By Eric McGraw, CPA, Senior Tax Manager
The CARES Act provided relief for penalties assessed on early withdrawals from retirement accounts. Eligible plan participants were able take an early distribution of up to $100,000 without incurring the 10% penalty normally imposed on early distributions. In addition, the 20% federal income tax withholding requirement was also waived.
On June 19, 2020 the IRS published Notice 2020-50 to expand the eligibility criteria. Adverse financial consequences suffered by a taxpayer’s spouse, and vice-versa, are now considered. In addition, the rescission of job offers, or the delay of a job start date, are now considered adverse financial consequences.
From the IRS website “As expanded under Notice 2020-50, a qualified individual is anyone who –
- is diagnosed, or whose spouse or dependent is diagnosed, with the virus SARS-CoV-2 or the coronavirus disease 2019 (collectively, “COVID-19”) by a test approved by the Centers for Disease Control and Prevention (including a test authorized under the Federal Food, Drug, and Cosmetic Act); or
- experiences adverse financial consequences as a result of the individual, the individual’s spouse, or a member of the individual’s household (that is, someone who shares the individual’s principal residence):
- being quarantined, being furloughed or laid off, or having work hours reduced due to COVID-19;
- being unable to work due to lack of childcare due to COVID-19;
- closing or reducing hours of a business that they own or operate due to COVID-19;
- having pay or self-employment income reduced due to COVID-19; or
- having a job offer rescinded or start date for a job delayed due to COVID-19.”
Required Minimum Distributions
The CARES Act allowed taxpayers to forgo Required Minimum Distributions (RMD) from their retirement accounts for the 2020 tax year. For taxpayers who had already taken their RMD before the Act passed, the CARES Act allowed them to roll money back into their accounts to negate the distribution. Unfortunately, this relief was only available to original account holders and spousal-beneficiaries who had taken an RMD after January 31, 2020. Additionally, the roll back had to take place within 60 days from the date of the distribution.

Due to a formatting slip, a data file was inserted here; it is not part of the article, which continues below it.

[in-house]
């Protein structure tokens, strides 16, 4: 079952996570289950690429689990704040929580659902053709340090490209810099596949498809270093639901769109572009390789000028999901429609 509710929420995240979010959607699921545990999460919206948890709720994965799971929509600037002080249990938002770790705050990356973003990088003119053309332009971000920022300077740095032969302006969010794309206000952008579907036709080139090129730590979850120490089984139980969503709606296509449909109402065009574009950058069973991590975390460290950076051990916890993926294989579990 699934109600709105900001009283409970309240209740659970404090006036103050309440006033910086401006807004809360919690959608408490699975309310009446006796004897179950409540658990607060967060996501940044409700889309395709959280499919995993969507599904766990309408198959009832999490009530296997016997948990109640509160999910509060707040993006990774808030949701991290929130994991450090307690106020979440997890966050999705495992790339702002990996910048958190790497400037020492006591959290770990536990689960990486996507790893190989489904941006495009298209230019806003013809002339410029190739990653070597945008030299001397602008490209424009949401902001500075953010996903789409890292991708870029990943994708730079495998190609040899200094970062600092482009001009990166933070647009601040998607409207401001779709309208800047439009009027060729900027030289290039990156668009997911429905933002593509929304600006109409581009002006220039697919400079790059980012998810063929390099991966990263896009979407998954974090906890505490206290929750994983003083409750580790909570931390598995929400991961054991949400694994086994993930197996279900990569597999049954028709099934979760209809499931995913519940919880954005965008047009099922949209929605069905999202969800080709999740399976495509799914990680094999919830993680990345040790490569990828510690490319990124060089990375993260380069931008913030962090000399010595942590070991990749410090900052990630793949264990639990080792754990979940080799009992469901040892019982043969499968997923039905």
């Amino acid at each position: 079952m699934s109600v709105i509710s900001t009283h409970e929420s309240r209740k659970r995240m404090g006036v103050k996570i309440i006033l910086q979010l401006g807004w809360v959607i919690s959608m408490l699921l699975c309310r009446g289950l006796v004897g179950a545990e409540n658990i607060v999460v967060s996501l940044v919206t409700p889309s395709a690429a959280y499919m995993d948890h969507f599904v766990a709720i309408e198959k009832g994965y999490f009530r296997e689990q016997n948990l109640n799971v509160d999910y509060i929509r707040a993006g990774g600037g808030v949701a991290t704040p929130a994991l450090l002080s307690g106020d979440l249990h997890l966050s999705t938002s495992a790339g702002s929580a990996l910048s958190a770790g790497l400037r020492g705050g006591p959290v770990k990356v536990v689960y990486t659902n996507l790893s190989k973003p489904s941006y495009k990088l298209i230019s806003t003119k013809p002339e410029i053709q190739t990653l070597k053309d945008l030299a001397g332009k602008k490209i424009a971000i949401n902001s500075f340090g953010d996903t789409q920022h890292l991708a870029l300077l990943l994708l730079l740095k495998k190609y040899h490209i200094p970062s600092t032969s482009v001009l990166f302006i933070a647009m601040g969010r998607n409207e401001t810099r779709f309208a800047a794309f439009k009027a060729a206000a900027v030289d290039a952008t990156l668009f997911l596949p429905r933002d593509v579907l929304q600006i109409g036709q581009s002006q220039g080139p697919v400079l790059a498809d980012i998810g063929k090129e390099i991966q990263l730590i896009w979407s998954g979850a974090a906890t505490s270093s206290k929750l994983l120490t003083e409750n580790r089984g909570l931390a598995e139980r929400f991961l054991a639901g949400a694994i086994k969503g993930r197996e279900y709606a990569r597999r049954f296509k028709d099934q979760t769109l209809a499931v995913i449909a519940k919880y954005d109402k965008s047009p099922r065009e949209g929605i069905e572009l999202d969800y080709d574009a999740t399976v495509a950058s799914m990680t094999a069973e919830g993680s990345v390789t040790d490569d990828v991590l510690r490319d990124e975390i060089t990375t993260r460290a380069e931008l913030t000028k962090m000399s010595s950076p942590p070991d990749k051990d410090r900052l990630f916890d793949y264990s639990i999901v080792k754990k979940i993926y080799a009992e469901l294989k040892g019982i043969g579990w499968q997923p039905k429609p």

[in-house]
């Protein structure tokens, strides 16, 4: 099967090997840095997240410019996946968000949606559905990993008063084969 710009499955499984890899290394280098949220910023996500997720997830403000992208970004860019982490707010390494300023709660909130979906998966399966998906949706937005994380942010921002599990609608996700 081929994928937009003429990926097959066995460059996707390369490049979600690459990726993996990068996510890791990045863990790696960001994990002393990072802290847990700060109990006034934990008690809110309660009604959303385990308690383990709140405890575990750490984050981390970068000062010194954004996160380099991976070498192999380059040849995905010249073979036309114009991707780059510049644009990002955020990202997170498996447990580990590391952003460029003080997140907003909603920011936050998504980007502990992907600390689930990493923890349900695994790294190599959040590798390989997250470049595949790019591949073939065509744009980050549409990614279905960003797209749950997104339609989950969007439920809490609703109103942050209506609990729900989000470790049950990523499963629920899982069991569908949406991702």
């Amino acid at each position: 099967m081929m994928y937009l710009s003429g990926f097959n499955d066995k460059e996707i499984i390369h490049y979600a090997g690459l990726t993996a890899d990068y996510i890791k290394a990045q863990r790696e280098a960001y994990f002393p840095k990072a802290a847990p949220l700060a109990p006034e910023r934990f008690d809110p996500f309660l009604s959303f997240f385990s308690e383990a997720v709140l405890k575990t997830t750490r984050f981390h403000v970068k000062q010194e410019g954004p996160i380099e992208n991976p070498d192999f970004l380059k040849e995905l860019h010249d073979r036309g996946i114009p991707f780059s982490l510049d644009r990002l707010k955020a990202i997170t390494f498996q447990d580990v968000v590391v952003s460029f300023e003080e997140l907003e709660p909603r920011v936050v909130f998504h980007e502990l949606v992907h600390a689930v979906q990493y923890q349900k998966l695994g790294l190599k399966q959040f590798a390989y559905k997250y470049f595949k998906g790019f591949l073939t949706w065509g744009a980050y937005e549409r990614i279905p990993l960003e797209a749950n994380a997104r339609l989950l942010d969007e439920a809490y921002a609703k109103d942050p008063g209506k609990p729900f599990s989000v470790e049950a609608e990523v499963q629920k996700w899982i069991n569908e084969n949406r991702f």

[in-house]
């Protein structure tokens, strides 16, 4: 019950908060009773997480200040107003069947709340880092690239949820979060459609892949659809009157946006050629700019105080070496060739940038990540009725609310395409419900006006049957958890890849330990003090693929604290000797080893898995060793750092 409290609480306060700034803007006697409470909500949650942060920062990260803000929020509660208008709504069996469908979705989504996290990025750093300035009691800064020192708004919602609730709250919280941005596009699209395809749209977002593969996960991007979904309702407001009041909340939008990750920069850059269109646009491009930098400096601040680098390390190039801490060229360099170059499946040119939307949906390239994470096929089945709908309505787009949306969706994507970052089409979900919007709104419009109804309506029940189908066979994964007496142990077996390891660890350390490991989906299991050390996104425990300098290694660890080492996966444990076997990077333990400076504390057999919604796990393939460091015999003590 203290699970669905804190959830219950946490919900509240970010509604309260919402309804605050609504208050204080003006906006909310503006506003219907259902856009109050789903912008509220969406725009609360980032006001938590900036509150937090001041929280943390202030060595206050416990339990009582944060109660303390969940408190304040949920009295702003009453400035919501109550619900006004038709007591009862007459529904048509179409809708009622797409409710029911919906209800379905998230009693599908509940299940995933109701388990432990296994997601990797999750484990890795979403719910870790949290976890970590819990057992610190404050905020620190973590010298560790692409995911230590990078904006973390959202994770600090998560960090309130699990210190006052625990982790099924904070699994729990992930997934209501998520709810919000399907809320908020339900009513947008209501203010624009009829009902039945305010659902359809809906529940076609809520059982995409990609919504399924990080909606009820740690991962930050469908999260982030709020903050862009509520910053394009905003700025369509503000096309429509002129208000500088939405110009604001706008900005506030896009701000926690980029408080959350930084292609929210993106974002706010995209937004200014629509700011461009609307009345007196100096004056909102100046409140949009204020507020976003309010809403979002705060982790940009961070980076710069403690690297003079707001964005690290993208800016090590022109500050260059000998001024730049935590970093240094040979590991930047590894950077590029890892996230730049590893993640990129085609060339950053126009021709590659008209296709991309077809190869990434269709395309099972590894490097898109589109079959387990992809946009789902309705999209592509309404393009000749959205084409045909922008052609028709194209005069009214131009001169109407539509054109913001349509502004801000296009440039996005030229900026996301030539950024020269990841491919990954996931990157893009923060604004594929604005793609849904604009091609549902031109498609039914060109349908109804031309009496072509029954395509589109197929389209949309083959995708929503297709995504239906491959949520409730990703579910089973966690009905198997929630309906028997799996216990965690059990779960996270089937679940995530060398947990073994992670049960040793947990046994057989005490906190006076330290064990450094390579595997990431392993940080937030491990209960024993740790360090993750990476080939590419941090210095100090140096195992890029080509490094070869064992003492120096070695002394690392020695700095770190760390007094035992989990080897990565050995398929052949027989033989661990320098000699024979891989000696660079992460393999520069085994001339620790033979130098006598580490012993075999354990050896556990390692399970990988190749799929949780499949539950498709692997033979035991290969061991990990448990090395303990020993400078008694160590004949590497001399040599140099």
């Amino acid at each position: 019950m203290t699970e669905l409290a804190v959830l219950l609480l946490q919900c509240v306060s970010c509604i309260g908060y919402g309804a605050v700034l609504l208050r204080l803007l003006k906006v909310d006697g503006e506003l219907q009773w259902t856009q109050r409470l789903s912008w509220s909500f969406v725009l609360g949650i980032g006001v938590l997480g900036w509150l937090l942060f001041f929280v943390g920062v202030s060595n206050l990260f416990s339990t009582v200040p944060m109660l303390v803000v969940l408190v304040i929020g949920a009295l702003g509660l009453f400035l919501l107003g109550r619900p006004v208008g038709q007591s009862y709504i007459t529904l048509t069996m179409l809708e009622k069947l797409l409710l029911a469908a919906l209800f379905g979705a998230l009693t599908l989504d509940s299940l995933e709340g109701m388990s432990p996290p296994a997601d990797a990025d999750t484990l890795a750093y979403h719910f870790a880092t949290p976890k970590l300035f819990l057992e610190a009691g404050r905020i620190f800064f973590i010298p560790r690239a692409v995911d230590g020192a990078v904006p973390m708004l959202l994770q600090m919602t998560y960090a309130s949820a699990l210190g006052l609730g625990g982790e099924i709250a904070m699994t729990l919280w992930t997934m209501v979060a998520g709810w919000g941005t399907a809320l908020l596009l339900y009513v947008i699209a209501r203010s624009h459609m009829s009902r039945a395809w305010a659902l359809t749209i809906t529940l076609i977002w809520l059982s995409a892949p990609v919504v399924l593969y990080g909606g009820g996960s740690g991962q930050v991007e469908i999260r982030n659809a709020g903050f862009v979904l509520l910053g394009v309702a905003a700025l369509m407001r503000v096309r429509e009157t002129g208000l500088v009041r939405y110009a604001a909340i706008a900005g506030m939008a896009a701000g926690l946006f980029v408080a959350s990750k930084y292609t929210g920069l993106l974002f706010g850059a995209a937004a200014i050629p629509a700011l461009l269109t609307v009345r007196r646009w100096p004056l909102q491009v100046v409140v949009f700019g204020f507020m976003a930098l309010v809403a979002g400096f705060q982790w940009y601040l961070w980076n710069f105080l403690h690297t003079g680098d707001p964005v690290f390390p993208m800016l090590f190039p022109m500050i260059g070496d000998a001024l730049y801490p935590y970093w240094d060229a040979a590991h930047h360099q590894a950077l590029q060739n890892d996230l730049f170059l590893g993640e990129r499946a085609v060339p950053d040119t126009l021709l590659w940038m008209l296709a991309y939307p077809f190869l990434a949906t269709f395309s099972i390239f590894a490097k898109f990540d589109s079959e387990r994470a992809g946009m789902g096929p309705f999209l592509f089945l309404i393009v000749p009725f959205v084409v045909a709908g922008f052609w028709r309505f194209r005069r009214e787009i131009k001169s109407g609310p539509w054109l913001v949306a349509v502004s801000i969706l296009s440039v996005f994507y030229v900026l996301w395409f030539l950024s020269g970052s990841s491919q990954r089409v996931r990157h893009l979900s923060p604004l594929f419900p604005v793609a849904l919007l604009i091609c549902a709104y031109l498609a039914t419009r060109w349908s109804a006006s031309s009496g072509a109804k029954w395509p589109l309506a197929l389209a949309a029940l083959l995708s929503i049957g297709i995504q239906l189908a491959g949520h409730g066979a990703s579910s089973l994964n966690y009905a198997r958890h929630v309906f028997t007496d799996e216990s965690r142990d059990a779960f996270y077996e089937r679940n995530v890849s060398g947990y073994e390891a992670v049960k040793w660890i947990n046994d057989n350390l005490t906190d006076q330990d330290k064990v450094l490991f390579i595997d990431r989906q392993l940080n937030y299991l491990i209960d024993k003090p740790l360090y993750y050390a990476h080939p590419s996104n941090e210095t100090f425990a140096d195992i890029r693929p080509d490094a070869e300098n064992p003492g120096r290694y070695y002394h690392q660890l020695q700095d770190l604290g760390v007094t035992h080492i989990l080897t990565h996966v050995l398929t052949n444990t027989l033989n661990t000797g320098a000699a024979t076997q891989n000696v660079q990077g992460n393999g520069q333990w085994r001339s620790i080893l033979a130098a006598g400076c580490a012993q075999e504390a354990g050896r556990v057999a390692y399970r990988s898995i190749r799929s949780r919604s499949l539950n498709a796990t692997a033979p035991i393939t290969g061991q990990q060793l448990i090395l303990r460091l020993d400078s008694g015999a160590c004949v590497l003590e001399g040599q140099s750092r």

On June 23, 2020, the IRS published Notice 2020-51, which expanded the relief on RMDs provided by the CARES Act in three ways.
- Non-spousal beneficiaries are now eligible to roll back their RMD.
- Taxpayers who took their RMD in January are now eligible to roll back their RMD.
- The 60-day window taxpayers have to perform the roll back has been changed to a single deadline of August 31, 2020.
Please note that this article does not constitute financial advice. Consult with your financial advisor and/or CPA before taking any of the actions described above. If you would like to discuss how these provisions apply to you, please contact one of your ADKF service team members. If you are not yet a client of our firm, we would be delighted to conduct an initial consultation at no charge.READ MORE